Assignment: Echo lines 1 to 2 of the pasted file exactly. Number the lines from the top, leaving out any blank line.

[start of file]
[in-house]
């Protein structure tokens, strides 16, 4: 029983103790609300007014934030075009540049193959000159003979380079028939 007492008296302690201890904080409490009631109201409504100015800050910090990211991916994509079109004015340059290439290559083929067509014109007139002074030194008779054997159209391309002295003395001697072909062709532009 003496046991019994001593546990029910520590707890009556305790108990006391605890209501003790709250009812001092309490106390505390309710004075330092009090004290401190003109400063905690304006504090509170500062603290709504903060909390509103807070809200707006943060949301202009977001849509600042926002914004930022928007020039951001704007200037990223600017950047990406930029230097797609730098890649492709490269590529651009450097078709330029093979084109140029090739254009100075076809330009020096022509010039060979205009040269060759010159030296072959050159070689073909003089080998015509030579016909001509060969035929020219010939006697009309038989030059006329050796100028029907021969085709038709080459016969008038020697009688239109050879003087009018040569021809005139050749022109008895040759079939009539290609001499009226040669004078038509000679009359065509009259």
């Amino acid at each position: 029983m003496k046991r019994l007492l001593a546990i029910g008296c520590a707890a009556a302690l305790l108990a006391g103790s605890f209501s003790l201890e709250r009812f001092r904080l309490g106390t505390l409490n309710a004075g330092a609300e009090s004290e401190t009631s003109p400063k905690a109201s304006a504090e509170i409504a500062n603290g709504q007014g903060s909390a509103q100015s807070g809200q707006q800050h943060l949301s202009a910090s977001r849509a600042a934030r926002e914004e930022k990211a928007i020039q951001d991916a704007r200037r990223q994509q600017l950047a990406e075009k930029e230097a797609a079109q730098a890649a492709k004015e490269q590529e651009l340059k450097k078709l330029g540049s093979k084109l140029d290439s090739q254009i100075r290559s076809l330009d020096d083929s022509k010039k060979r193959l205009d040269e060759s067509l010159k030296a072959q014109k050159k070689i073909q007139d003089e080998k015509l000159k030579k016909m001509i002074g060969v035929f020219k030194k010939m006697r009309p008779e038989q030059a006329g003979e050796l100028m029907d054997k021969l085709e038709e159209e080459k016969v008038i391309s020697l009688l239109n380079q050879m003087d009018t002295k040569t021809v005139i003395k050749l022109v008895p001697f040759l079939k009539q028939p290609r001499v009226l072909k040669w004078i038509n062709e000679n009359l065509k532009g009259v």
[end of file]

[in-house]
């Protein structure tokens, strides 16, 4: 029983103790609300007014934030075009540049193959000159003979380079028939 007492008296302690201890904080409490009631109201409504100015800050910090990211991916994509079109004015340059290439290559083929067509014109007139002074030194008779054997159209391309002295003395001697072909062709532009 003496046991019994001593546990029910520590707890009556305790108990006391605890209501003790709250009812001092309490106390505390309710004075330092009090004290401190003109400063905690304006504090509170500062603290709504903060909390509103807070809200707006943060949301202009977001849509600042926002914004930022928007020039951001704007200037990223600017950047990406930029230097797609730098890649492709490269590529651009450097078709330029093979084109140029090739254009100075076809330009020096022509010039060979205009040269060759010159030296072959050159070689073909003089080998015509030579016909001509060969035929020219010939006697009309038989030059006329050796100028029907021969085709038709080459016969008038020697009688239109050879003087009018040569021809005139050749022109008895040759079939009539290609001499009226040669004078038509000679009359065509009259």